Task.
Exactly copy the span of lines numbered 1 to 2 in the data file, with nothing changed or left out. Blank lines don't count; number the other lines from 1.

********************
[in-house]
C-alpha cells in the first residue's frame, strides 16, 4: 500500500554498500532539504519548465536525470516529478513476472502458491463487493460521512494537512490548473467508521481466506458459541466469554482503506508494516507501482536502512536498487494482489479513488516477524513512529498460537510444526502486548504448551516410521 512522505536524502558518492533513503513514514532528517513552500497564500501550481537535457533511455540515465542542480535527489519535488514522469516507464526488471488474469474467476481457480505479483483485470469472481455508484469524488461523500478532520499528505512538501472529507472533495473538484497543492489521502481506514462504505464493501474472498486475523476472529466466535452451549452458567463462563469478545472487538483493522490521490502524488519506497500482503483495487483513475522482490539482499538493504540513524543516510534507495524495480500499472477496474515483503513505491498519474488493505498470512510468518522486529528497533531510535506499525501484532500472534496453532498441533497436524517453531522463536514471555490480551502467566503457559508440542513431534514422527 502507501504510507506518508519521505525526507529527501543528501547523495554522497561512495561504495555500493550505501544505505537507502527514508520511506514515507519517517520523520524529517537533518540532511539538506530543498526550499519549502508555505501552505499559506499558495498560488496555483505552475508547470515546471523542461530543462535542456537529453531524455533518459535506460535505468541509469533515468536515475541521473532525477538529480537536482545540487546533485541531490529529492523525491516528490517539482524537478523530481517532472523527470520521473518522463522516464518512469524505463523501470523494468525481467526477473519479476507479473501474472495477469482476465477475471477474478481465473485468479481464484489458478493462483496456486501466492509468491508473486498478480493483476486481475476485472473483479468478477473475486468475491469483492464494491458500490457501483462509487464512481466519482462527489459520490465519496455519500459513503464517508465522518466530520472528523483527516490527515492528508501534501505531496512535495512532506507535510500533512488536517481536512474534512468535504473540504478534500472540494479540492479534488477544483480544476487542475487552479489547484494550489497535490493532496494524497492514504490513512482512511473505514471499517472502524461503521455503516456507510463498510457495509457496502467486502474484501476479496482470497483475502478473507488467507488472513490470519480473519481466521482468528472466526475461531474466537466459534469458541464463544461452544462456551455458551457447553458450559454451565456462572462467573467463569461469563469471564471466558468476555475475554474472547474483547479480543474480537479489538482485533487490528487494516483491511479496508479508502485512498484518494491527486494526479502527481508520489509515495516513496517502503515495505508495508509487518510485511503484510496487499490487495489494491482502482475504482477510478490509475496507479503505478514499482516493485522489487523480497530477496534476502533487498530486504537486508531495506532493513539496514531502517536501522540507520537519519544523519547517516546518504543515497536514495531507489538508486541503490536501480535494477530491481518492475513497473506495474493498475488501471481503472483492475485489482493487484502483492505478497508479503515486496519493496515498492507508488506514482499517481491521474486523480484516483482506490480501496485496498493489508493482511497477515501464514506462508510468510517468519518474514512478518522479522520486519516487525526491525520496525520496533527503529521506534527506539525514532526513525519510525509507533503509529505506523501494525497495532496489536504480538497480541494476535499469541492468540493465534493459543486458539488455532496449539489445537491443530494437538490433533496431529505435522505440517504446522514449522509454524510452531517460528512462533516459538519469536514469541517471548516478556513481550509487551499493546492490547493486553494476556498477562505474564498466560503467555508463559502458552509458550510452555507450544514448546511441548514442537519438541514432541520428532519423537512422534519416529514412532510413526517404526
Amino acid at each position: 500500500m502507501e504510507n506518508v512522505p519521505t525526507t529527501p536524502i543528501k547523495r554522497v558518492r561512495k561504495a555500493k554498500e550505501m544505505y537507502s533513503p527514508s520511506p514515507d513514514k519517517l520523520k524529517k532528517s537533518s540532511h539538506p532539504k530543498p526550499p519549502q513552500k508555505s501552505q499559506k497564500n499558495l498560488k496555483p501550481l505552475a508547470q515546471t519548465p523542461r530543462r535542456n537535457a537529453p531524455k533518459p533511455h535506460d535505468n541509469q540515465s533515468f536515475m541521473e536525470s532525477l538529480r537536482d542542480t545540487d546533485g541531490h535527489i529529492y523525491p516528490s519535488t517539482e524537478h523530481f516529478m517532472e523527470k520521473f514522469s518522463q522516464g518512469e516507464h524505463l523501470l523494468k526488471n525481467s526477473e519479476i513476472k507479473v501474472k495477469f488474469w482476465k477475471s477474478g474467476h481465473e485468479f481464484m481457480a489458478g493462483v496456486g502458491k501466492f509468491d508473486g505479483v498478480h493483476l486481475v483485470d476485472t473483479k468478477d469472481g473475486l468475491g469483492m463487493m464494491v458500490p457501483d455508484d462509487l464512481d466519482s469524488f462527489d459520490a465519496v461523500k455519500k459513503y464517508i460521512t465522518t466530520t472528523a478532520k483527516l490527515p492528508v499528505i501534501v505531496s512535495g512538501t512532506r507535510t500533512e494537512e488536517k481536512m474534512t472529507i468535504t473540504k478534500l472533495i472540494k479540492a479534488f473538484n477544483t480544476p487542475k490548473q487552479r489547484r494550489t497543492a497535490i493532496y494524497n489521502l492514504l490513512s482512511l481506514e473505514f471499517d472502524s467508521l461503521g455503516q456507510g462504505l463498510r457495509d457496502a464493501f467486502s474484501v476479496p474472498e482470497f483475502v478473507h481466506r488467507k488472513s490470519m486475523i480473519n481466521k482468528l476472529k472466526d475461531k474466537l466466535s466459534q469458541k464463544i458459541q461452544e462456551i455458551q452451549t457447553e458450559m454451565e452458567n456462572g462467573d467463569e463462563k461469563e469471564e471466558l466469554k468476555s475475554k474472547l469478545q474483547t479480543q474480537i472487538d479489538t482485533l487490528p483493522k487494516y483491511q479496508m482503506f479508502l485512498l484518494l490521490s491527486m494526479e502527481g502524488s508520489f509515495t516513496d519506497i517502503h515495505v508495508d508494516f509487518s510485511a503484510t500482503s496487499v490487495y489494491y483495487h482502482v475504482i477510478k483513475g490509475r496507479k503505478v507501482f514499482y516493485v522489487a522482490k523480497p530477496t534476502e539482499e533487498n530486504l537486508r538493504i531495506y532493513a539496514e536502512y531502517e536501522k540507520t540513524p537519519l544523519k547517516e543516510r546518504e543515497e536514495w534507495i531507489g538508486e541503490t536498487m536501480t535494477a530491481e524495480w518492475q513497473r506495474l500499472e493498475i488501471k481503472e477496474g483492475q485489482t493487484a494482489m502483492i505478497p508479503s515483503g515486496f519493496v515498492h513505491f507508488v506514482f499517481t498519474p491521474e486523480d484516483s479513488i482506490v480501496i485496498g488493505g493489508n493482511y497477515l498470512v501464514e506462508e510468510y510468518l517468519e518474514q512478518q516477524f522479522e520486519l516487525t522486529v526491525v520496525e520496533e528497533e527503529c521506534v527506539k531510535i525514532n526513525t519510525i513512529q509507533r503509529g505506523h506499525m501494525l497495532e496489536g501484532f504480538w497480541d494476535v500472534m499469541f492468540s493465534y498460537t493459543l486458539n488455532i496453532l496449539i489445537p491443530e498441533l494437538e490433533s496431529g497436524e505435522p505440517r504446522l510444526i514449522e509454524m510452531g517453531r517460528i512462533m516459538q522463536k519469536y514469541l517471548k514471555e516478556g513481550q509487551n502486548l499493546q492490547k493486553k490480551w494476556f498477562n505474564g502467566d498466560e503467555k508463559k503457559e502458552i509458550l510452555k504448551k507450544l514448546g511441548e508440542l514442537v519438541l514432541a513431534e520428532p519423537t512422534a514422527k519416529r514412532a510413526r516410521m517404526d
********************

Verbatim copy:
[in-house]
C-alpha cells in the first residue's frame, strides 16, 4: 500500500554498500532539504519548465536525470516529478513476472502458491463487493460521512494537512490548473467508521481466506458459541466469554482503506508494516507501482536502512536498487494482489479513488516477524513512529498460537510444526502486548504448551516410521 512522505536524502558518492533513503513514514532528517513552500497564500501550481537535457533511455540515465542542480535527489519535488514522469516507464526488471488474469474467476481457480505479483483485470469472481455508484469524488461523500478532520499528505512538501472529507472533495473538484497543492489521502481506514462504505464493501474472498486475523476472529466466535452451549452458567463462563469478545472487538483493522490521490502524488519506497500482503483495487483513475522482490539482499538493504540513524543516510534507495524495480500499472477496474515483503513505491498519474488493505498470512510468518522486529528497533531510535506499525501484532500472534496453532498441533497436524517453531522463536514471555490480551502467566503457559508440542513431534514422527 502507501504510507506518508519521505525526507529527501543528501547523495554522497561512495561504495555500493550505501544505505537507502527514508520511506514515507519517517520523520524529517537533518540532511539538506530543498526550499519549502508555505501552505499559506499558495498560488496555483505552475508547470515546471523542461530543462535542456537529453531524455533518459535506460535505468541509469533515468536515475541521473532525477538529480537536482545540487546533485541531490529529492523525491516528490517539482524537478523530481517532472523527470520521473518522463522516464518512469524505463523501470523494468525481467526477473519479476507479473501474472495477469482476465477475471477474478481465473485468479481464484489458478493462483496456486501466492509468491508473486498478480493483476486481475476485472473483479468478477473475486468475491469483492464494491458500490457501483462509487464512481466519482462527489459520490465519496455519500459513503464517508465522518466530520472528523483527516490527515492528508501534501505531496512535495512532506507535510500533512488536517481536512474534512468535504473540504478534500472540494479540492479534488477544483480544476487542475487552479489547484494550489497535490493532496494524497492514504490513512482512511473505514471499517472502524461503521455503516456507510463498510457495509457496502467486502474484501476479496482470497483475502478473507488467507488472513490470519480473519481466521482468528472466526475461531474466537466459534469458541464463544461452544462456551455458551457447553458450559454451565456462572462467573467463569461469563469471564471466558468476555475475554474472547474483547479480543474480537479489538482485533487490528487494516483491511479496508479508502485512498484518494491527486494526479502527481508520489509515495516513496517502503515495505508495508509487518510485511503484510496487499490487495489494491482502482475504482477510478490509475496507479503505478514499482516493485522489487523480497530477496534476502533487498530486504537486508531495506532493513539496514531502517536501522540507520537519519544523519547517516546518504543515497536514495531507489538508486541503490536501480535494477530491481518492475513497473506495474493498475488501471481503472483492475485489482493487484502483492505478497508479503515486496519493496515498492507508488506514482499517481491521474486523480484516483482506490480501496485496498493489508493482511497477515501464514506462508510468510517468519518474514512478518522479522520486519516487525526491525520496525520496533527503529521506534527506539525514532526513525519510525509507533503509529505506523501494525497495532496489536504480538497480541494476535499469541492468540493465534493459543486458539488455532496449539489445537491443530494437538490433533496431529505435522505440517504446522514449522509454524510452531517460528512462533516459538519469536514469541517471548516478556513481550509487551499493546492490547493486553494476556498477562505474564498466560503467555508463559502458552509458550510452555507450544514448546511441548514442537519438541514432541520428532519423537512422534519416529514412532510413526517404526